When does the magic of reading really happen?

First 5 Forever Cloud White

Have you seen the expressions on a little one’s face as they discover new things? It’s a magical experience all parents should savour. Every shared reading, talking, singing and playing interaction with your child adds up to have a big impact. These nurturing and informal learning interactions build the basis for healthy brain development from birth. When a baby mouths the corner of a board book, gazes at a book's illustrations, or feels the pages of a textured children's book, they're creating the building blocks for the next stages of learning and development.

Babies

  • Everyday activities are the best way for your baby to learn. Point out and talk about what your baby can see or hear during the day.
  • Share stories with your baby every day. Read slowly. It’s OK to skip pages or just talk in your own words about the pictures.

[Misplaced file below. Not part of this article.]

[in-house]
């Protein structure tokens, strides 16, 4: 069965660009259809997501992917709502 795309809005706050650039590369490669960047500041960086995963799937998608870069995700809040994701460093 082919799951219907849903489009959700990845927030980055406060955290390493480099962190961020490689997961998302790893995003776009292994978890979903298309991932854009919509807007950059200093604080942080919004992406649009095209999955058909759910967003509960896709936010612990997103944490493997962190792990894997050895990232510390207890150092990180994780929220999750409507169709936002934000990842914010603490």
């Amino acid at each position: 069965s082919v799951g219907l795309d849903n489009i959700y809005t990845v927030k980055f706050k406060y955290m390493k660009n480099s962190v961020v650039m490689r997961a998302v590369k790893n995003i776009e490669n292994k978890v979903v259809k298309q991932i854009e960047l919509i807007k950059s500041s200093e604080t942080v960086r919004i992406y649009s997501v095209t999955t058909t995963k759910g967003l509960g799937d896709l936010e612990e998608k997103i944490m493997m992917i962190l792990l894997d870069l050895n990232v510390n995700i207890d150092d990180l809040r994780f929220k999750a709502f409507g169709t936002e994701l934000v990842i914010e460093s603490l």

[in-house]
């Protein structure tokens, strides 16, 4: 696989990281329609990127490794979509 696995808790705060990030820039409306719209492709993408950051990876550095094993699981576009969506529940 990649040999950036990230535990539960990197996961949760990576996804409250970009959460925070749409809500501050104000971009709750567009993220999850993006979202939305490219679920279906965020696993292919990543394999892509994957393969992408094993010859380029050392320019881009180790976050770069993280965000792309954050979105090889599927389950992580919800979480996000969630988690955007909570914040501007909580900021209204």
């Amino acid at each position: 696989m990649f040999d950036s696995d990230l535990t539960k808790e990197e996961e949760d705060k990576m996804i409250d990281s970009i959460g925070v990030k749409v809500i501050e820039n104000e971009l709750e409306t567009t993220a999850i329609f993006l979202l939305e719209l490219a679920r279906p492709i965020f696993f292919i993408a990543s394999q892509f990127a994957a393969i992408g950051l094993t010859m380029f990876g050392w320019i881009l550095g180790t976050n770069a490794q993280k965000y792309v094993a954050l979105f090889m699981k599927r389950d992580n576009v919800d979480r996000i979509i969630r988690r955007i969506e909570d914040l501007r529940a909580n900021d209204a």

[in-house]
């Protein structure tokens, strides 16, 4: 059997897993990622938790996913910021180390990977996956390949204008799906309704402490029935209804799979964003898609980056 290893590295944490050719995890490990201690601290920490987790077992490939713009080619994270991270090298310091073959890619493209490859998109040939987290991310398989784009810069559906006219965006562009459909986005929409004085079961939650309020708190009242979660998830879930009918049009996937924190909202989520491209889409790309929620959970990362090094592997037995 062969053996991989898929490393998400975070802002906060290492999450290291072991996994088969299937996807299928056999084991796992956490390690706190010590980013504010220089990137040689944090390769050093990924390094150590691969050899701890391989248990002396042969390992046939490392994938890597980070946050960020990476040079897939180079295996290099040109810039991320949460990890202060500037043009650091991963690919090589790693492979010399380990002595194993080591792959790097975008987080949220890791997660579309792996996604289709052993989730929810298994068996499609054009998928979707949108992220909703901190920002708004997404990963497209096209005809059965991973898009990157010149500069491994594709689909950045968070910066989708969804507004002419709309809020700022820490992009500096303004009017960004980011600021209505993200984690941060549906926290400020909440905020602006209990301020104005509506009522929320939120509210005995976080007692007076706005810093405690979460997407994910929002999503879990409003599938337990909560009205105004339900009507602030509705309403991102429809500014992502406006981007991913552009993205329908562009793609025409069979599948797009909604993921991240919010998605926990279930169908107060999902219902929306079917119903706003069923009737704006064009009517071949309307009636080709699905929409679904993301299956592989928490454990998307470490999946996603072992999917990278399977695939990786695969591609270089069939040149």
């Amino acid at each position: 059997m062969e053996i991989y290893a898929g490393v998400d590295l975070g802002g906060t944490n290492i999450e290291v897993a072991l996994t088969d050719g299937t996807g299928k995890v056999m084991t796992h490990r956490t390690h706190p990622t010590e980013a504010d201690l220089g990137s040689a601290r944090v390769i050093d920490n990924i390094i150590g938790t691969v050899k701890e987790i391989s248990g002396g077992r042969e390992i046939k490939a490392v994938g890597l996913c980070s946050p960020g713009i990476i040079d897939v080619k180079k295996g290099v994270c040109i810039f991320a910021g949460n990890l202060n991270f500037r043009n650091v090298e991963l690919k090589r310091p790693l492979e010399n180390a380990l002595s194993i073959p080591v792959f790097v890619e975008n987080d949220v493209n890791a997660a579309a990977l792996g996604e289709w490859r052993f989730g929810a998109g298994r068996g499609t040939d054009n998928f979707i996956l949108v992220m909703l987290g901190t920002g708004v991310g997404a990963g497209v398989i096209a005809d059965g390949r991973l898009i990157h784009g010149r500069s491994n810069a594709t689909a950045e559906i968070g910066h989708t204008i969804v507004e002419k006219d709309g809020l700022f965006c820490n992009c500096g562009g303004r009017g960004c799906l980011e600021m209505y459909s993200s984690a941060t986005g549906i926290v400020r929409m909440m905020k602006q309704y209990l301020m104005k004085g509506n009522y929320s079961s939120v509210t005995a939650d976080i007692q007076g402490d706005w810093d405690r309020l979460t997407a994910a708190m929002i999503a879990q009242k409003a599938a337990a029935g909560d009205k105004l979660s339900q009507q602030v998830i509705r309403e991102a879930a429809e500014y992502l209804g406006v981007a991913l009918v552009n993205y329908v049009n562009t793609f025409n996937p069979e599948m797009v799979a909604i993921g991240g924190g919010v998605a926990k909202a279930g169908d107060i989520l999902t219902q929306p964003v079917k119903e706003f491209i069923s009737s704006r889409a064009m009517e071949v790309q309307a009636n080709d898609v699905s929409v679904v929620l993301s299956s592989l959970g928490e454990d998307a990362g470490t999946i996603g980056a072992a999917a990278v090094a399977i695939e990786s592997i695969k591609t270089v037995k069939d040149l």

• The best toy for a baby is you. Let your baby see your face. Crouch down, lift up or sit next to your baby when talking, sharing stories and playing.
  • Babies need time to express themselves. Pause to give your baby time to communicate, then respond to your baby’s sounds and actions.
  • Talk to your local library staff about great books specifically for the development stage of your baby.

Every shared reading, talking, singing and playing interaction with your child adds up to have a big impact

Toddlers and Preschoolers

  • Toddlers and preschoolers learn best from talking, playing, and singing with us. Best of all, this can happen any place and any time.
  • Talk about what you’re doing, what you can see, and what interests your child.
  • Share or tell stories that interest your child. Repeat favourites again and again.
  • If you come across an unfamiliar word, don’t substitute or skip it. Instead, show your child a picture, the real object, or an action that lets the child know what the word means.
  • Point out any letters or words you see. Talk about street signs, posters or labels when shopping, and show children recipes and instructions as you follow them together.
  • Visit your local Iibrary and enjoy a free Story Time session.
Comments

We welcome relevant, respectful comments.
Please read our Comment Policy before commenting.
We also welcome direct feedback via Contact Us.
You may also want to ask our librarians.

Be the first to write a comment